Revision History


Documentation of quality control (QC) is required as part of the application process. All facilities applying for accreditation must comply with the minimum frequencies listed below. As part of the accreditation application, facilities must demonstrate compliance with the ACR requirements for QC by providing:

  • Report from the most recent annual survey performed by the medical physicist or designee

  • Documentation of corrective action if the annual survey and/or QC data identifies performance problems


The committees on ultrasound and breast ultrasound accreditation understand that QC is a vital part of quality imaging and patient safety. Medical physicist and radiologist members of both committees decided on the tests and frequencies to be performed, as well as who is responsible for their performance.  


The ACR strongly recommends that QC be done under the supervision of a qualified medical physicist (QMP). The QMP may be assisted by properly trained individuals in obtaining data, as well as other aspects of the program. These individuals should be approved by the QMP, if available, in the techniques of performing tests, the function and limitations of the imaging equipment and test instruments, the reasons for the tests, and the importance of the test results. The QMP should review, interpret, and approve all data. If it is not possible for a QMP to perform the tasks designated for a medical physicist, these tasks may be performed by other appropriately trained personnel with ultrasound imaging equipment experience. The ACR strongly recommends that the training be provided and documented by a QMP. If unable to acquire training by a QMP, training can be achieved through the ultrasound equipment manufacturer or through an appropriate course. These individuals must be approved by the physician(s) directing the clinical ultrasound practice.


Presentation of documentation of training is not required as part of the accreditation application. However, the facility must be sure all requirements for personnel are met when applying for accreditation with the ACR. During ACR site visits, surveyors will ask to see verifying documentation. Failure to demonstrate that personnel are qualified could adversely affect accreditation status.

 

Acceptance Testing (Optional)

Initial performance testing of newly installed imaging equipment should be performed and should be completed before clinical use. This includes purchases of new scanners and/or transducers, as well as replacement equipment obtained under warranty or service contract. Acceptance testing should be done following equipment repair and may also be warranted following major equipment upgrade. Equipment pulled from storage should also undergo acceptance testing. This testing should be comprehensive and include all tests done for the annual survey (see below) to provide complete performance baselines for comparison with future test results.


While not required, there is value to be gained by a clinical practice in doing acceptance testing, if only to verify to the practice that the equipment will perform as expected when purchasing new imaging systems. It would provide a performance baseline for comparison against the annual survey. This will also establish the timeframe for subsequent annual surveys.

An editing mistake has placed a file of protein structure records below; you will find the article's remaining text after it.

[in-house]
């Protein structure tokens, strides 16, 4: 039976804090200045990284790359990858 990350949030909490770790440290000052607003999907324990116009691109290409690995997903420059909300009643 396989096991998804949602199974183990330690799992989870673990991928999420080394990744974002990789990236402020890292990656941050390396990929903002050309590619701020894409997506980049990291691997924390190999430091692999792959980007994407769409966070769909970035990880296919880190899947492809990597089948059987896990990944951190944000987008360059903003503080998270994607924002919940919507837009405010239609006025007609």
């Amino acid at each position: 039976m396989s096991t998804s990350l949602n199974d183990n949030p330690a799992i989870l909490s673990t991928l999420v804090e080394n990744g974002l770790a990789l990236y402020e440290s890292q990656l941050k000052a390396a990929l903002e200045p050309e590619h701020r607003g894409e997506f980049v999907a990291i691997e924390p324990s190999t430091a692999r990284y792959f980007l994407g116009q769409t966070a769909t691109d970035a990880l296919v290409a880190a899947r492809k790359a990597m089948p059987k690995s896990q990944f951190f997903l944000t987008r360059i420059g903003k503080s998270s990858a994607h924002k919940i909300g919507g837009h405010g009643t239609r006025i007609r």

Annual Survey (Required)

Annual surveys are complete tests performed once a year by the medical physicist or designee to assess the performance of the equipment. Although annual surveys include all of the same tests conducted during routine QC testing, the annual survey is intended to be more extensive. In addition, annual surveys include an evaluation of the facility’s routine QC program, if applicable.


Unless otherwise designated, the QC tests listed in the table below are required and must be performed at least annually on all machines and transducers in routine clinical use. All facilities applying for accreditation or renewal must demonstrate compliance with the ACR requirements for QC by including a copy of the facility’s most recent annual survey summary. The QMP (or designee) may use whatever forms he/she deems appropriate for the Annual Survey; however, the medical physicist (or designee) must also provide a summary of the Annual Survey pass/fail test results. He/she may complete the ACR’s Ultrasound/Breast Ultrasound Equipment Annual Survey Summary or may provide his/her own summary as long as it itemizes the pass/fail results for each required test.


The ACR realizes that surveys cannot usually be scheduled exactly on the anniversary date of the previous survey; therefore, a period of up to 14 months between surveys is acceptable. A signed report describing the results of the acceptance tests and annual equipment surveys must be provided to the physician(s) directing the clinical ultrasound practice and the responsible professional(s) in charge of obtaining or providing necessary service to the equipment. This communication must be provided in a timely manner consistent with the importance of any adverse findings.